A Short Story by Kelly O’Hara
I live in a sweet, cozy 1920s bungalow on a pleasant street in a small town. Inside the living room of this house, I have a favorite chair I like to sit in while I read or write. The chair swivels around so I can look out the window during every season. Under the window is a radiator with a wooden cover where I stack my ever-increasing pile of favorite books. During the winter I can turn my chair to face the fireplace where I get lost in the dancing flames while I try to read or get inspired to write. When the spring arrives, I switch to face the open window to catch a feather soft breeze that gently blows my hair.
In this chair I am happy. I am a writer. I can be creative. I can tell stories about people and places I know or people and places I create. Here I can escape to other worlds through books that other people have written. The bubble I inhabit in this favorite spot of mine feels to me, at times, like the perfect life.
One day as I was writing the phone rang and jarred me from my quiet concentration. It was my son’s teacher calling to say my son was extremely upset and they couldn’t figure out why. My son is on the Spectrum and basically nonverbal. Although he’s on the Spectrum he is a very loving, affectionate and happy person. So, when he’s upset it’s usually cause for concern.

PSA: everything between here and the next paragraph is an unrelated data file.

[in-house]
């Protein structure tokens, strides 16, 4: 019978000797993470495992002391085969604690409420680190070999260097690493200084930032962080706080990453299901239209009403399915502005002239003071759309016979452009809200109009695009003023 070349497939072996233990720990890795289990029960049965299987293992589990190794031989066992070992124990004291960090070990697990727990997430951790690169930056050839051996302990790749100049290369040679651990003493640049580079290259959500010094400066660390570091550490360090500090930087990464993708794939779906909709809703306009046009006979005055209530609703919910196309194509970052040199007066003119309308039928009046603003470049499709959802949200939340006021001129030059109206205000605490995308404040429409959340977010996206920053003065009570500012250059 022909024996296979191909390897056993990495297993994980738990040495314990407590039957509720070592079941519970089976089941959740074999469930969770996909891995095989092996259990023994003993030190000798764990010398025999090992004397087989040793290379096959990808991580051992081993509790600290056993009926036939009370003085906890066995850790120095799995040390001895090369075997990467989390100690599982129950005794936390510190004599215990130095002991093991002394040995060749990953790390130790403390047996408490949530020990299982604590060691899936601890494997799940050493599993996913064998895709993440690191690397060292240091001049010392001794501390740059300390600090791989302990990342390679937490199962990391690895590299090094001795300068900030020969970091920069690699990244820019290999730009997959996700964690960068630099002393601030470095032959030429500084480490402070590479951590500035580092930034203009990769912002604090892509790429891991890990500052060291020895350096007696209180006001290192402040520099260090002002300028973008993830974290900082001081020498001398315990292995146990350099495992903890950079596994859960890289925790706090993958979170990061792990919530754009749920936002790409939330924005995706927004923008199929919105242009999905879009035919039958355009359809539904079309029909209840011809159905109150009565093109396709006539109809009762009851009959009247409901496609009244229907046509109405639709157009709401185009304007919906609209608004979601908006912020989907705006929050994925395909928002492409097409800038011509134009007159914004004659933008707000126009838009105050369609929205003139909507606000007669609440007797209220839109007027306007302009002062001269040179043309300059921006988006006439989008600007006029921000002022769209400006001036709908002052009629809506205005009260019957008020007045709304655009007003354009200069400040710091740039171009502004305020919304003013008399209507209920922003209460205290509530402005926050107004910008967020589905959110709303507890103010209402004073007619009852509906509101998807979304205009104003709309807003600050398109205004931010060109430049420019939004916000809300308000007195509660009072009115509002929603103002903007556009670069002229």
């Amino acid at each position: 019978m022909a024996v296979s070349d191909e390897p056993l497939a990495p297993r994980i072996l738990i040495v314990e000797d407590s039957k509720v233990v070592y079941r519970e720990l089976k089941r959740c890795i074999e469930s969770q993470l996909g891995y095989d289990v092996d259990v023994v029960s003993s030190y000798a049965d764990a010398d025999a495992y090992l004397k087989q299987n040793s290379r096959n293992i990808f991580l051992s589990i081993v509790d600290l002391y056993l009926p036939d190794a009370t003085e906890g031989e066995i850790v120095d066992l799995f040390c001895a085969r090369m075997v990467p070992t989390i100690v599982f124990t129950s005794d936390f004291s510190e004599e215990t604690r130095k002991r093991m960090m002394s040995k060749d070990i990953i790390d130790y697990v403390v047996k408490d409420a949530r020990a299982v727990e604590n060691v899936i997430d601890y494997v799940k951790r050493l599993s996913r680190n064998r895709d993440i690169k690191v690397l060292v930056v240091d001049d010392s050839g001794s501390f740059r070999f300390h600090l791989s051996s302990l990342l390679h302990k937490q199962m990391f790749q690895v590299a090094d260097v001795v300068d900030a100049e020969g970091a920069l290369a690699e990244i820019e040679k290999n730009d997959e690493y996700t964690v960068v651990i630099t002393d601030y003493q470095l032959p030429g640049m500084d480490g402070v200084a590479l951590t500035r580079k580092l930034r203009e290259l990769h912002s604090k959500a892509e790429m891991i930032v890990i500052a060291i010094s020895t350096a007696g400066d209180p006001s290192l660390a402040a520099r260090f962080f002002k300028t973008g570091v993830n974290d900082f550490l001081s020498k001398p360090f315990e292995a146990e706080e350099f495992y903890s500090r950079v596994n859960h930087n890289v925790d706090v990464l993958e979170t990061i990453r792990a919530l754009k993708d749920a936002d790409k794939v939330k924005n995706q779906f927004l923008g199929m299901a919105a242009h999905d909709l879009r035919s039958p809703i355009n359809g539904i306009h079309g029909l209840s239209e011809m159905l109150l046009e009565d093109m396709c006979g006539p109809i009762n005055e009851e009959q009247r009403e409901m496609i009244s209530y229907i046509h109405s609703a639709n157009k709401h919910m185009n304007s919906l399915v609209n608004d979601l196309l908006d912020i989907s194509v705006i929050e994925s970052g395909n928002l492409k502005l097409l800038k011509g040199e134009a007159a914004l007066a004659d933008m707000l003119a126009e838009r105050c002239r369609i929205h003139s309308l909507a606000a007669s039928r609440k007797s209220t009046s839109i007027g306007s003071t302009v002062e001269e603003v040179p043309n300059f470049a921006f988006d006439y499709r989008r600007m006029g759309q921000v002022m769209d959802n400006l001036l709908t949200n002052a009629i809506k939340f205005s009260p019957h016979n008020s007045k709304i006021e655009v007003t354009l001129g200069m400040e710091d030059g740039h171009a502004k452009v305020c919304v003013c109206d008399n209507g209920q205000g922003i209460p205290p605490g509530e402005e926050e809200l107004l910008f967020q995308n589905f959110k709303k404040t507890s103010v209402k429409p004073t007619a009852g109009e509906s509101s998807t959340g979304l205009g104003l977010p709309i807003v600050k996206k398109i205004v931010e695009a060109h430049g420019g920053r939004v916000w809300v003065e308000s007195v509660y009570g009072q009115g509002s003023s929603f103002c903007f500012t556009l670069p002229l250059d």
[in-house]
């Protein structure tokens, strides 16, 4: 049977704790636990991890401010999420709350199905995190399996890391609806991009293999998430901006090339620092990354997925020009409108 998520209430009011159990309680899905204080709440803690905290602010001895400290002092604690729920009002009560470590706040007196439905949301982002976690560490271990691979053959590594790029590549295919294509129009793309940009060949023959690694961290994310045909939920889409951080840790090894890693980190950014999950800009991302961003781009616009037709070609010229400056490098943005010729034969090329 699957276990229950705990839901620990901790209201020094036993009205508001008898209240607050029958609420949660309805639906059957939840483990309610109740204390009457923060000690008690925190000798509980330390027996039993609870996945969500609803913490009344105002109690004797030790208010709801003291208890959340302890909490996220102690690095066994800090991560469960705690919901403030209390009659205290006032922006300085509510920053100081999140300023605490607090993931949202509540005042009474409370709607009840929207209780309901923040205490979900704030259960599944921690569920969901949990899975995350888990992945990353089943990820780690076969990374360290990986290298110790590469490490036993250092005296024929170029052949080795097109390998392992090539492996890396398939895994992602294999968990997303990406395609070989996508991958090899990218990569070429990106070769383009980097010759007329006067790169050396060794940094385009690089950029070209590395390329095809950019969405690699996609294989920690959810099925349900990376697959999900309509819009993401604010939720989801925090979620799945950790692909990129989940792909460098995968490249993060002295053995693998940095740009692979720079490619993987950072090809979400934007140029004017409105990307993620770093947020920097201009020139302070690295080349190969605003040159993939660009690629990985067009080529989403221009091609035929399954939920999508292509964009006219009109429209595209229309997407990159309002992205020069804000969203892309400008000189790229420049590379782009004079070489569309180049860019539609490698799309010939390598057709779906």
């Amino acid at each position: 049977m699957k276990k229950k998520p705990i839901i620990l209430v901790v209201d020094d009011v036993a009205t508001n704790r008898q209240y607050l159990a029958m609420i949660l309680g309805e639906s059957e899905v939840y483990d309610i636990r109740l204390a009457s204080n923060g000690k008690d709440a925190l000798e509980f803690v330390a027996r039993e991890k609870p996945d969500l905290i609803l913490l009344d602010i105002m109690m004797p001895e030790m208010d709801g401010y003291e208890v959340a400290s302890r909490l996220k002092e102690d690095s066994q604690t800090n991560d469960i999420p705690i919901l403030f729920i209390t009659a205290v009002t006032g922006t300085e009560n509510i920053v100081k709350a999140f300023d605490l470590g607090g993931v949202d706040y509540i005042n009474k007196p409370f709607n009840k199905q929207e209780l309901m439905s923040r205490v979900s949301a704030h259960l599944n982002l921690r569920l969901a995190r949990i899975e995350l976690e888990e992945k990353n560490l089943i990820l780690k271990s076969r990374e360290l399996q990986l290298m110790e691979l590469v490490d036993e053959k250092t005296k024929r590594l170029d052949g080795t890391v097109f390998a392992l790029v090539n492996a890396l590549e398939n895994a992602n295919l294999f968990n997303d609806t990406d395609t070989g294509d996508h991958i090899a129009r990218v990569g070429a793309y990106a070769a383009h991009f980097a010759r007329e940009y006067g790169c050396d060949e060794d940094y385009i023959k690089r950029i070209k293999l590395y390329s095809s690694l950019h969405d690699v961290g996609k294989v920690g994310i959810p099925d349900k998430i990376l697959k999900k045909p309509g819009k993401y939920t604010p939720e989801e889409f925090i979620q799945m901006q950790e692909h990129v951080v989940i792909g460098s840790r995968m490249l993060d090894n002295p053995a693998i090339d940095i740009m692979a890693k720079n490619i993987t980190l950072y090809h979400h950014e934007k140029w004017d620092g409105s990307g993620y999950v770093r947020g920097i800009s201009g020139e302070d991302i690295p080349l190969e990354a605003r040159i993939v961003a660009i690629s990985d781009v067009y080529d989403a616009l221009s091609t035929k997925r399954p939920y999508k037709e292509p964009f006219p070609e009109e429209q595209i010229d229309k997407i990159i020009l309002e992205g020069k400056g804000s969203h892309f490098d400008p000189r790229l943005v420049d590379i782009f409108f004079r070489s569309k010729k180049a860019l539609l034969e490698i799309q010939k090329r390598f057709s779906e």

Did someone hurt him or his feelings? Did he not feel well? We tried to figure it out. I decided to go to the school, because to me, it sounded like he was not well. I closed my computer and grabbed my keys. When I arrived at school, I saw his tear-rimmed eyes.
He turned his face to me and said “again” which in his world means, “Hug me Mom.”
As I did, that melt-my-heart smile stretched across his face. He felt a little warm, so I said thank you to all his hardworking teachers, and told them I was going to take him home. He took my hand and we walked to the car. I was correct that he was coming down with something, but we were together now, and things were going to be alright.
When my son is not feeling well, he is a lot of work. To be honest he is a lot of work when he is feeling fine. (I say that with a smile.) So I put away my writing for now, knowing I won’t get back to my perfect life in my favorite chair for a while. But my son has taught me that there is no such thing as a perfect life, just perfect moments. He is a good teacher.
Kelly Brick O’Hara is a lifelong writer. While growing up she had the privilege of living in many states and towns across the country. She now resides in Glenside Pa. with her husband Joe and son Finnian. She enjoys our many parks, land preservation, and protecting the environment.